Retail expert, Catherine Erdly tells businesses what they should be doing to get ship-shape for a post coronavirus future…
Do you feel like you’re always on the back foot? Swimming against the tide? It’s very common for business product owners to feel this – no sooner than money comes in from sales, the same money goes straight out of the door to cover costs for stock or other expenses. This is a very frustrating situation for product business owners and it is one that can hit even more experienced business owners who have been operating for several years.
In fact, start their businesses feel like they’re on the treadmill and never really stop feeling that way. Why does this happen?
Quite often creative business owners are given general business advice or advice aimed at service businesses when they first start out. This is problematic – product businesses for example – have a unique cost structure – service businesses have a bigger profit margin as they’re not paying for stock. Up to 50% of your revenue is going straight on stock!
If the advice you’re receiving is not acknowledging that your stock is a big component of your cost structure then you’re going to run into problems.
Start with a plan
Planning, planning, planing, I really advocate sales planning, not least because the process of mapping out the amount of money you believe will be coming into a business each week or each month will help you understand how much money you can realistically expect to be coming in.
Map that against your outgoings, then you can create an accurate or a realistic view of your cash flow – if you don’t then the feeling of swimming against the tide begins.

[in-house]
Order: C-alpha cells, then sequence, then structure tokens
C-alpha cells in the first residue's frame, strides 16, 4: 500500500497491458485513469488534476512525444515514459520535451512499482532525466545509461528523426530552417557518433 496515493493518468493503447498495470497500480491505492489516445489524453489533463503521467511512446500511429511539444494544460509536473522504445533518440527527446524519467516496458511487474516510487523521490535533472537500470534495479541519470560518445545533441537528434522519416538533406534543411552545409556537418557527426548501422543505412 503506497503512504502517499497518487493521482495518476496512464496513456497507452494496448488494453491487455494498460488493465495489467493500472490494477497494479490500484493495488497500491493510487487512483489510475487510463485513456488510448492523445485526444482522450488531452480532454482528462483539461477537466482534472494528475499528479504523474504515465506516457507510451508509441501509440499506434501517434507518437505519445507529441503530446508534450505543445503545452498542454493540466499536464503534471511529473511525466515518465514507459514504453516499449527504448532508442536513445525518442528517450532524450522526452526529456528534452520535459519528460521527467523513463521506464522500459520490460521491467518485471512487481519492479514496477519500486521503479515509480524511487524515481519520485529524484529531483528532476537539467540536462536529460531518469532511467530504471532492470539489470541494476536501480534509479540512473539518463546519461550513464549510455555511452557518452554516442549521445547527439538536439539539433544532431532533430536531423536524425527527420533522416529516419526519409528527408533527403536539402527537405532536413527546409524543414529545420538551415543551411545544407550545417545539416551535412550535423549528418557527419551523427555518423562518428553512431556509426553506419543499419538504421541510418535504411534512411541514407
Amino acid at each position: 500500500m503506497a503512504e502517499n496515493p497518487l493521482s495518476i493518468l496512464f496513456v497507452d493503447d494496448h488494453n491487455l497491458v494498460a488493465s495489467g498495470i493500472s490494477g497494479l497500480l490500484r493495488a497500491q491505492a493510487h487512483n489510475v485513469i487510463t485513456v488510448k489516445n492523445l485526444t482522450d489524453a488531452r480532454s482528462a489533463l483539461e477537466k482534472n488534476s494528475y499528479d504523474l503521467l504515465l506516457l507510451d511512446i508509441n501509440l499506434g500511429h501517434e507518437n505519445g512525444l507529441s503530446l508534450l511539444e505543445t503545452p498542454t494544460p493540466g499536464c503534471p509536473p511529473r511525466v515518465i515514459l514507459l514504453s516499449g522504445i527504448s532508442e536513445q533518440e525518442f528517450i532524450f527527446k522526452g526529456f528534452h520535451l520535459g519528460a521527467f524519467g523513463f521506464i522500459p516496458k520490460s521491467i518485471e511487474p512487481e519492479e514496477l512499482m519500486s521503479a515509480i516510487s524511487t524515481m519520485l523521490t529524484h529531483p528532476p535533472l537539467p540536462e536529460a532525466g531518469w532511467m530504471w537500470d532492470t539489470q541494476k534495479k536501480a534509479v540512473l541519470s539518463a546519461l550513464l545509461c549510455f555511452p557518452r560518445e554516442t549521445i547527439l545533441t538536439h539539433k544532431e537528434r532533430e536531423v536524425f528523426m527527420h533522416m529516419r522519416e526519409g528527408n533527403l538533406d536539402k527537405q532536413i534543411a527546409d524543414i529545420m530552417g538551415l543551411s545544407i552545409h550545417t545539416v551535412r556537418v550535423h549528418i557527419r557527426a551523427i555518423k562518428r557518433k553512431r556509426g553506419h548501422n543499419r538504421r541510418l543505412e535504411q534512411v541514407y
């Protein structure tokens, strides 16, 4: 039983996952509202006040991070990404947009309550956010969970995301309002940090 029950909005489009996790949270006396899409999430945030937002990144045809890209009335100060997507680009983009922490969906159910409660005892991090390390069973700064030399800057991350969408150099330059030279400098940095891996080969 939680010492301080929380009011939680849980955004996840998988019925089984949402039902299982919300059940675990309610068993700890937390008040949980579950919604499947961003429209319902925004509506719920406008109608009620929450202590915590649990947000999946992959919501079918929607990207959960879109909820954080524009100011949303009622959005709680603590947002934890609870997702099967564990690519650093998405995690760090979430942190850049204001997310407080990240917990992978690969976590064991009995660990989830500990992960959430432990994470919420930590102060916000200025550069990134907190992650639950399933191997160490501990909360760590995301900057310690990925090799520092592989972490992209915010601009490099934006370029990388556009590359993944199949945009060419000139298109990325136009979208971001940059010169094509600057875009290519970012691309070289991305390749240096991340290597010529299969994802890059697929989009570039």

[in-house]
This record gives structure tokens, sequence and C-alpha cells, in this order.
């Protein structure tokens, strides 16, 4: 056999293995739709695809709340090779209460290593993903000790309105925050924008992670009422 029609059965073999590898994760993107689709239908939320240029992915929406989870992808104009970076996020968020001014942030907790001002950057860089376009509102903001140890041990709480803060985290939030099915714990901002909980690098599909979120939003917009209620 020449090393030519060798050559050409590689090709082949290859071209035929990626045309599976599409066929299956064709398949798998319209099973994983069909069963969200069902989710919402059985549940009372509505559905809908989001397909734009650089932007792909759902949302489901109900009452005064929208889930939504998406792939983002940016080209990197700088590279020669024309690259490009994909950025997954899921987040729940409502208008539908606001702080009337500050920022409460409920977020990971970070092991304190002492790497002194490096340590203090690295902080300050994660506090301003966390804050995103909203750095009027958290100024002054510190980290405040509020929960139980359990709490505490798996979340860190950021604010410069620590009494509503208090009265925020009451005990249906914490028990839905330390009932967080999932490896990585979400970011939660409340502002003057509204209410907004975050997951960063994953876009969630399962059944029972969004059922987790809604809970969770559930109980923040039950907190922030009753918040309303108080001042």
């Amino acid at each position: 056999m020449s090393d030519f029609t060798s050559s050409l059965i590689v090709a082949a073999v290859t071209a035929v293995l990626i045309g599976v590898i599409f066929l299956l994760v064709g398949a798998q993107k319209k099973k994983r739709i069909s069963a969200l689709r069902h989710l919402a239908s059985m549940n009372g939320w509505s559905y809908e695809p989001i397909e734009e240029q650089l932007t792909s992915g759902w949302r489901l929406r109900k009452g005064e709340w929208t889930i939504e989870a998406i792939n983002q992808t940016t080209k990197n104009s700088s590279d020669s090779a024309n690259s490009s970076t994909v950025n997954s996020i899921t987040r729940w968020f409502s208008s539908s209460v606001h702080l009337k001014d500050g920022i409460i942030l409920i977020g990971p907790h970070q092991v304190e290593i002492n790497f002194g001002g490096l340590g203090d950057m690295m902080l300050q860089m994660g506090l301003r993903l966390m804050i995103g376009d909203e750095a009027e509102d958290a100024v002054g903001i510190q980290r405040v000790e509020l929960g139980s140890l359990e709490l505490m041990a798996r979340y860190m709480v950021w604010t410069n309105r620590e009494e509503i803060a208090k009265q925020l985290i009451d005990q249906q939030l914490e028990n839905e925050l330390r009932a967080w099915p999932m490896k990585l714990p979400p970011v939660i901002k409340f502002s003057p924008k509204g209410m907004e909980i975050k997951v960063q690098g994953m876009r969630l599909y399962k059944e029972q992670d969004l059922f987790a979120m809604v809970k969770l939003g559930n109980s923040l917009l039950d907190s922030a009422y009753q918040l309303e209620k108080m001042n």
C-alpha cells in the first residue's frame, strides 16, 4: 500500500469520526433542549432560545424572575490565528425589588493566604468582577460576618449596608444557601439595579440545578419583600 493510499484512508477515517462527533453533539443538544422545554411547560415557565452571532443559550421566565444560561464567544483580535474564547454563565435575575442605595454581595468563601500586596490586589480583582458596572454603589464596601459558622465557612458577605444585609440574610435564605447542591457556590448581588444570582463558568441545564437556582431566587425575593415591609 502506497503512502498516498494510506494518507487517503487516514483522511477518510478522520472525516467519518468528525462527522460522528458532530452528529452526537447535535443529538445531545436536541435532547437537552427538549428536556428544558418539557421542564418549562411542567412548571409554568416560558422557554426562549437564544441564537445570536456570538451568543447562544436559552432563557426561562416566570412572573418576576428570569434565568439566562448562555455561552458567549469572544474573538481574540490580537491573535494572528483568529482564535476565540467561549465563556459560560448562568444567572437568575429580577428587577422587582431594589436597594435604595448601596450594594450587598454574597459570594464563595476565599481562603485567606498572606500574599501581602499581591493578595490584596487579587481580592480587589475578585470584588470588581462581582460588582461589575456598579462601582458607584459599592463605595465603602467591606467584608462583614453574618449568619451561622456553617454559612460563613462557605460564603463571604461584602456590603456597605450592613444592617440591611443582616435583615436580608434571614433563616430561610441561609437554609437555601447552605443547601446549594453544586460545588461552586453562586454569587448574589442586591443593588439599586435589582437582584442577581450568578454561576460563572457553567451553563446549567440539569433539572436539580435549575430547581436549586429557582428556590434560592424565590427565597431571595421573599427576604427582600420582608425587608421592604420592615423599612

If you’re not linking the amount of stock you should be buying to the amount of projected sales then you may well be purchasing too much stock – which is already a huge part of your outgoings as a product business owner. So you are on the back foot – literally.
Your profit margin – how much money you’re making every time you make a sale. You need to be clear about how much you need to make with each sale to cover all your expenses – otherwise money is always going out before it comes into your business.
Are you making enough profit every time you make a sale? If not, there’s not enough money coming into the business overall – and your outgoings are quickly going to be catching up with your revenue.
Ignoring stock costs leads to overwhelm
So to recap – advice or support often focuses on either general business advice or service business advice which means ‘stock’ is overlooked and therefore so is your unique cost structure.
You don’t have a clear plan. You can’t see how much money you’re expecting to come in so you’re unable to link that to your sales. Linking your sales plan with your stock purchasing will make sure you’re not spending too much money on your stock.
How do you get off the treadmill?
A couple of quick tips
- Check all your profit margins to make sure you are making the right amount of profit on every sale
- Create a sales plan so you can be clear about mapping out how much money you have coming in
- Make it a monthly plan if you find a weekly plan is too much to maintain
- Create a stock plan linked to the sales plan so that you can avoid spending too much money on stock, as well as clearly identify how much you need to be budgeting for outgoing stock costs
Following these simple principles will help you have a better handle on the costs of your business and help you avoid that treadmill feeling…
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